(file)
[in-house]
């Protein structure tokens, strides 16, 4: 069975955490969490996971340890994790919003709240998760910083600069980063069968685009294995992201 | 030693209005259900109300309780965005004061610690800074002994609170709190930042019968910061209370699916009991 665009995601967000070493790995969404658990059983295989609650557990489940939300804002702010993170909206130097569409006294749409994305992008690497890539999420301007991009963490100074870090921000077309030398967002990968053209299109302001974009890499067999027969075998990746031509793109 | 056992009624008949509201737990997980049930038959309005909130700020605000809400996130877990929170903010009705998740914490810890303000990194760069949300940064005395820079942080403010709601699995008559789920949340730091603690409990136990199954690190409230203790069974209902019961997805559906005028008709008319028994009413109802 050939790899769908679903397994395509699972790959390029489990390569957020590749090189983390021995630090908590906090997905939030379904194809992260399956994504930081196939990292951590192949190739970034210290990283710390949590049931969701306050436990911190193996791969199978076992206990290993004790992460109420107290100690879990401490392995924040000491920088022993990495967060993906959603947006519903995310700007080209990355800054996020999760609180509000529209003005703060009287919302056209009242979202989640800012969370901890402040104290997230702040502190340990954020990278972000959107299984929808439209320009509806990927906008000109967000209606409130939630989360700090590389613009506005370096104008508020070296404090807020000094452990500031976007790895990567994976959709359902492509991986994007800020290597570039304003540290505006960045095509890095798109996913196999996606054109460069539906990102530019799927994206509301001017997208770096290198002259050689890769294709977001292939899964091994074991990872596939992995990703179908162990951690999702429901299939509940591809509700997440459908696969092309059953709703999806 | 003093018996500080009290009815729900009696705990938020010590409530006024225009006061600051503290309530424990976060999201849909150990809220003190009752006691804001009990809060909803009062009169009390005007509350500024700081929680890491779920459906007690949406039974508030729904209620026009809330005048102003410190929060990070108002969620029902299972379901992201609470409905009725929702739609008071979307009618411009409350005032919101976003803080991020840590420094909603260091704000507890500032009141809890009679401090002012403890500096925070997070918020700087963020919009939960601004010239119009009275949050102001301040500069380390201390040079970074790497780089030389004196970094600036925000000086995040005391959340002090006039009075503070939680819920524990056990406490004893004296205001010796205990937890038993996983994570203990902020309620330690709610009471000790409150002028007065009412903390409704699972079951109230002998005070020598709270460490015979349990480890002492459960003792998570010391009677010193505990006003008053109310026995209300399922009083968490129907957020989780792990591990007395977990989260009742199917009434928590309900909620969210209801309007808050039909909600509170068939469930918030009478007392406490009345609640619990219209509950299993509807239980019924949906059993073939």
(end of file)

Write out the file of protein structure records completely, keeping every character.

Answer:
[in-house]
């Protein structure tokens, strides 16, 4: 069975955490969490996971340890994790919003709240998760910083600069980063069968685009294995992201 | 030693209005259900109300309780965005004061610690800074002994609170709190930042019968910061209370699916009991 665009995601967000070493790995969404658990059983295989609650557990489940939300804002702010993170909206130097569409006294749409994305992008690497890539999420301007991009963490100074870090921000077309030398967002990968053209299109302001974009890499067999027969075998990746031509793109 | 056992009624008949509201737990997980049930038959309005909130700020605000809400996130877990929170903010009705998740914490810890303000990194760069949300940064005395820079942080403010709601699995008559789920949340730091603690409990136990199954690190409230203790069974209902019961997805559906005028008709008319028994009413109802 050939790899769908679903397994395509699972790959390029489990390569957020590749090189983390021995630090908590906090997905939030379904194809992260399956994504930081196939990292951590192949190739970034210290990283710390949590049931969701306050436990911190193996791969199978076992206990290993004790992460109420107290100690879990401490392995924040000491920088022993990495967060993906959603947006519903995310700007080209990355800054996020999760609180509000529209003005703060009287919302056209009242979202989640800012969370901890402040104290997230702040502190340990954020990278972000959107299984929808439209320009509806990927906008000109967000209606409130939630989360700090590389613009506005370096104008508020070296404090807020000094452990500031976007790895990567994976959709359902492509991986994007800020290597570039304003540290505006960045095509890095798109996913196999996606054109460069539906990102530019799927994206509301001017997208770096290198002259050689890769294709977001292939899964091994074991990872596939992995990703179908162990951690999702429901299939509940591809509700997440459908696969092309059953709703999806 | 003093018996500080009290009815729900009696705990938020010590409530006024225009006061600051503290309530424990976060999201849909150990809220003190009752006691804001009990809060909803009062009169009390005007509350500024700081929680890491779920459906007690949406039974508030729904209620026009809330005048102003410190929060990070108002969620029902299972379901992201609470409905009725929702739609008071979307009618411009409350005032919101976003803080991020840590420094909603260091704000507890500032009141809890009679401090002012403890500096925070997070918020700087963020919009939960601004010239119009009275949050102001301040500069380390201390040079970074790497780089030389004196970094600036925000000086995040005391959340002090006039009075503070939680819920524990056990406490004893004296205001010796205990937890038993996983994570203990902020309620330690709610009471000790409150002028007065009412903390409704699972079951109230002998005070020598709270460490015979349990480890002492459960003792998570010391009677010193505990006003008053109310026995209300399922009083968490129907957020989780792990591990007395977990989260009742199917009434928590309900909620969210209801309007808050039909909600509170068939469930918030009478007392406490009345609640619990219209509950299993509807239980019924949906059993073939």